Rocío López: A Geoarchaeological Approach to the Materiality and Historical Ecology of Earth Mounds in Uruguay

Rocío López is a geoarchaeologist currently pursuing a Ph.D. in Anthropology at the University of Florida, where she examines how and why mid-to-late-Holocene societies in southeast Uruguay carried out practices that resulted, intentionally or unintentionally, in the elevation of earthen mounds in lowland environments, and the effects that those practices had in both the landscape and in human experiences. Her expedition and research goals earned her a 2019 Elizabeth Eddy Summer New Graduate Student Research Grant from the University of Florida’s Department of Archeology, which she used to travel to Brazil, Argentina, and Uruguay, where she met with experts in her field and collaborated with international universities and local undergraduate students.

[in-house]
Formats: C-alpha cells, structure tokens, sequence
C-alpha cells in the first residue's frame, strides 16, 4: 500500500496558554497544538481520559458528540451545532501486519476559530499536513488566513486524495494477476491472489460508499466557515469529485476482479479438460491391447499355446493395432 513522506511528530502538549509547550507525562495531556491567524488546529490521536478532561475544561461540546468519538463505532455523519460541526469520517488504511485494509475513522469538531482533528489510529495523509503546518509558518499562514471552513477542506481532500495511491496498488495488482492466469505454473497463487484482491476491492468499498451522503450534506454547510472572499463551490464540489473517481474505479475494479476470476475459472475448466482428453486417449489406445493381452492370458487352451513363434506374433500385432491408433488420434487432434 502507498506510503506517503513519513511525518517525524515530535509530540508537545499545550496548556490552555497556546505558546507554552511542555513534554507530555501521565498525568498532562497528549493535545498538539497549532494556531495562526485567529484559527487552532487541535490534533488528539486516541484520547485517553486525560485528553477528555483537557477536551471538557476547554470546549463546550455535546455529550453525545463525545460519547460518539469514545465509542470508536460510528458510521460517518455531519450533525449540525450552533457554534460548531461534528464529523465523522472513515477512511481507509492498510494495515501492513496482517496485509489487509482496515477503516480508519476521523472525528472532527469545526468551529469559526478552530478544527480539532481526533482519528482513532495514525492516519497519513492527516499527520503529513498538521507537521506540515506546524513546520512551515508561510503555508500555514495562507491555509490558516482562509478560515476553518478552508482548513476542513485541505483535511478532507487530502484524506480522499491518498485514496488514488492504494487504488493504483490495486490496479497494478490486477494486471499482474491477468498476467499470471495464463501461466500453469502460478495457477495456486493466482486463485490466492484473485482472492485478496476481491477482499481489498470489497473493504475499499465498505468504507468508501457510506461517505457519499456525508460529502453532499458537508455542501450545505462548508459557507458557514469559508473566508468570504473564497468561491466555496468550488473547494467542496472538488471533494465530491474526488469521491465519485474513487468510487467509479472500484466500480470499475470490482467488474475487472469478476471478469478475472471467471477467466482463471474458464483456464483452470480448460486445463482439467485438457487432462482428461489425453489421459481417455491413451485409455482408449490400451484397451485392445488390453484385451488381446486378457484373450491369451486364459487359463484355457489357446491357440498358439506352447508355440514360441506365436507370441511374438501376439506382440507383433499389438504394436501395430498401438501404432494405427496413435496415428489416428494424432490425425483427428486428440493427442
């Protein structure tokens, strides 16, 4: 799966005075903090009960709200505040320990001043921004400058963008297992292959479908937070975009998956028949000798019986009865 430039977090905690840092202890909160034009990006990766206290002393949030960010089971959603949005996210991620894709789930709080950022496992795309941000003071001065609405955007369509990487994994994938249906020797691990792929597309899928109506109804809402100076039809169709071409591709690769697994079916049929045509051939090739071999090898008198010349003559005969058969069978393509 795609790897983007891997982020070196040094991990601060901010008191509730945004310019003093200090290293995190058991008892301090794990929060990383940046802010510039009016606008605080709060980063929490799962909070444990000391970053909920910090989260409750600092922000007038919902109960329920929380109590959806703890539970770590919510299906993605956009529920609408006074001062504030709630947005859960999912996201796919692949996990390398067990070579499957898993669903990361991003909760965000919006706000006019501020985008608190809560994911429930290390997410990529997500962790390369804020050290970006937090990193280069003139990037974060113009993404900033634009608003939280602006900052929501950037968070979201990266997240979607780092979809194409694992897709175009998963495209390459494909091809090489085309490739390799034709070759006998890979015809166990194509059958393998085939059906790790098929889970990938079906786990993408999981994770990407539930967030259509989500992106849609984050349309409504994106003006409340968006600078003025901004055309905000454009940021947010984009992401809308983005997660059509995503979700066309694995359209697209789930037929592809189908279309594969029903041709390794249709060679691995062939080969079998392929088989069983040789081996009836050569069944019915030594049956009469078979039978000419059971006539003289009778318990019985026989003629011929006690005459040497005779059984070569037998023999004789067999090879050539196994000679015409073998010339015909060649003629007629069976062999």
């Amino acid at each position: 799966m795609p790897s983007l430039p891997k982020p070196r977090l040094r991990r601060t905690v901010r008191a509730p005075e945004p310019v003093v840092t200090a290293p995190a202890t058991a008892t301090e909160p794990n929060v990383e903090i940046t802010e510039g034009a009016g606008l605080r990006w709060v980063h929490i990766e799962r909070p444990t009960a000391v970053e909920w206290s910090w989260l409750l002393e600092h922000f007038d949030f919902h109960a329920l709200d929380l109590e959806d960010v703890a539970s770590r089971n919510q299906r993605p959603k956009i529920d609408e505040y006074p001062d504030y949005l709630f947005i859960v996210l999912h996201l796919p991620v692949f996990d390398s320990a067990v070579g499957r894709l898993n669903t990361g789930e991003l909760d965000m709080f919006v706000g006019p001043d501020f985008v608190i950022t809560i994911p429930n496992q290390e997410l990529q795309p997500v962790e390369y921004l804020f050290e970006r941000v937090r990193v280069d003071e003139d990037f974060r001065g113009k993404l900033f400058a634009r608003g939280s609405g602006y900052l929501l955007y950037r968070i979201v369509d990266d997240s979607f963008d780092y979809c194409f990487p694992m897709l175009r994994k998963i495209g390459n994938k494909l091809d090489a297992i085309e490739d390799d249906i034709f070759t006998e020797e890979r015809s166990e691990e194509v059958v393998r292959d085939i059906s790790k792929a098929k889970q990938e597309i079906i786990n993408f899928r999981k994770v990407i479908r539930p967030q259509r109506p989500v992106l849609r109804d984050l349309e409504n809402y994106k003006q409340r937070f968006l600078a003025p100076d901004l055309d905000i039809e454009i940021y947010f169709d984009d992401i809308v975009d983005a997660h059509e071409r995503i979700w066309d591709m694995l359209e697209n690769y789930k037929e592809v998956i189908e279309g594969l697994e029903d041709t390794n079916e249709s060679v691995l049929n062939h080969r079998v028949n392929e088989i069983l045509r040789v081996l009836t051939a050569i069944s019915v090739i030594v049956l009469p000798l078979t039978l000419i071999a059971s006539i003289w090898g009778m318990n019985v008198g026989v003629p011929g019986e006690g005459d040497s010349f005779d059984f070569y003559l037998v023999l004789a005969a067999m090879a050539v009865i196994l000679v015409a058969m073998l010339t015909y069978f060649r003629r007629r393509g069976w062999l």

Rocío is taking WINGS Flag #40 to Uruguay, where she will carry out sedimentological analysis on- and off-site to interpret and identify depositional environments to give a better context to human-environment long-term interactions and mound formation processes. Her archaeological approach to earth-mound emergence, which merges aspects of Historical Ecology and Materiality frameworks, as well as geoarchaeological methodologies, is innovative research that will not only open up new avenues of research into the earth-mound phenomenon in southeastern South America but also make a considerable contribution to anthropological and archaeological theory applicable in other similar contexts, related to the ways humans over time have shaped themselves and their world. Rocío was also recently awarded the National Science Foundation Doctoral Dissertation Research Improvement Grant.